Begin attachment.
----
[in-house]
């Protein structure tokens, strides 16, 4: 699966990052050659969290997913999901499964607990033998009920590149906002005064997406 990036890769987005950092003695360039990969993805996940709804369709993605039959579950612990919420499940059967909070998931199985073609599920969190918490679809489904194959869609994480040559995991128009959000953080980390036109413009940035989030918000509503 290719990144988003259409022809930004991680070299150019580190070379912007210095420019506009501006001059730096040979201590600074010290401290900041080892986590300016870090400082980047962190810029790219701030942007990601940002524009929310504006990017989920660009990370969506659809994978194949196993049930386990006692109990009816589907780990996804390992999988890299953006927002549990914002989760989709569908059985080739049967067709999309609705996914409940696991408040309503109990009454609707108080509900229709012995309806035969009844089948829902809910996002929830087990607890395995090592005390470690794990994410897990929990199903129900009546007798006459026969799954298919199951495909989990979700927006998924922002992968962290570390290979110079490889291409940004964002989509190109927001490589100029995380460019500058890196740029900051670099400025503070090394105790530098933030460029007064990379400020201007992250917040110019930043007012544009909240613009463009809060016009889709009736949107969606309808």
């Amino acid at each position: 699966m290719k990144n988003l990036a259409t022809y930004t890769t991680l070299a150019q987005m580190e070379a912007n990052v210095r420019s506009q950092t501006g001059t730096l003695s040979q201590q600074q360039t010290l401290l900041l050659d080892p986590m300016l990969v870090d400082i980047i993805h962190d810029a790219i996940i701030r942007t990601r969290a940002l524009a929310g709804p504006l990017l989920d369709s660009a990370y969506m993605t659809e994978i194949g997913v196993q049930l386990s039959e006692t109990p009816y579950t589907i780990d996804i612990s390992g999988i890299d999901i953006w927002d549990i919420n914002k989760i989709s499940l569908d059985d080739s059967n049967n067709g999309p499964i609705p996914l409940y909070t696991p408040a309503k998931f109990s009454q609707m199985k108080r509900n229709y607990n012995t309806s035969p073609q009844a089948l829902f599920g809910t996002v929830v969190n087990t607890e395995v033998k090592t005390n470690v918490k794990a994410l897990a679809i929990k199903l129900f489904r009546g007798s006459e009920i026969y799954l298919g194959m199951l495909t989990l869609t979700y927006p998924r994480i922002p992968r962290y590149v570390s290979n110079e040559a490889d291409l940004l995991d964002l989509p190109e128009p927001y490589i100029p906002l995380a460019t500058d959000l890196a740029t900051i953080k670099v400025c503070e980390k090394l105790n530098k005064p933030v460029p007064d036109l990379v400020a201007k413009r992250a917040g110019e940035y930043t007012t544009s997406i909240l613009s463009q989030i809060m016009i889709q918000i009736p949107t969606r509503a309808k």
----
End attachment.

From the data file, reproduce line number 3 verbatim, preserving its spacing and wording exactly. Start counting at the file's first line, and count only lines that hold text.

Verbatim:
């Amino acid at each position: 699966m290719k990144n988003l990036a259409t022809y930004t890769t991680l070299a150019q987005m580190e070379a912007n990052v210095r420019s506009q950092t501006g001059t730096l003695s040979q201590q600074q360039t010290l401290l900041l050659d080892p986590m300016l990969v870090d400082i980047i993805h962190d810029a790219i996940i701030r942007t990601r969290a940002l524009a929310g709804p504006l990017l989920d369709s660009a990370y969506m993605t659809e994978i194949g997913v196993q049930l386990s039959e006692t109990p009816y579950t589907i780990d996804i612990s390992g999988i890299d999901i953006w927002d549990i919420n914002k989760i989709s499940l569908d059985d080739s059967n049967n067709g999309p499964i609705p996914l409940y909070t696991p408040a309503k998931f109990s009454q609707m199985k108080r509900n229709y607990n012995t309806s035969p073609q009844a089948l829902f599920g809910t996002v929830v969190n087990t607890e395995v033998k090592t005390n470690v918490k794990a994410l897990a679809i929990k199903l129900f489904r009546g007798s006459e009920i026969y799954l298919g194959m199951l495909t989990l869609t979700y927006p998924r994480i922002p992968r962290y590149v570390s290979n110079e040559a490889d291409l940004l995991d964002l989509p190109e128009p927001y490589i100029p906002l995380a460019t500058d959000l890196a740029t900051i953080k670099v400025c503070e980390k090394l105790n530098k005064p933030v460029p007064d036109l990379v400020a201007k413009r992250a917040g110019e940035y930043t007012t544009s997406i909240l613009s463009q989030i809060m016009i889709q918000i009736p949107t969606r509503a309808k």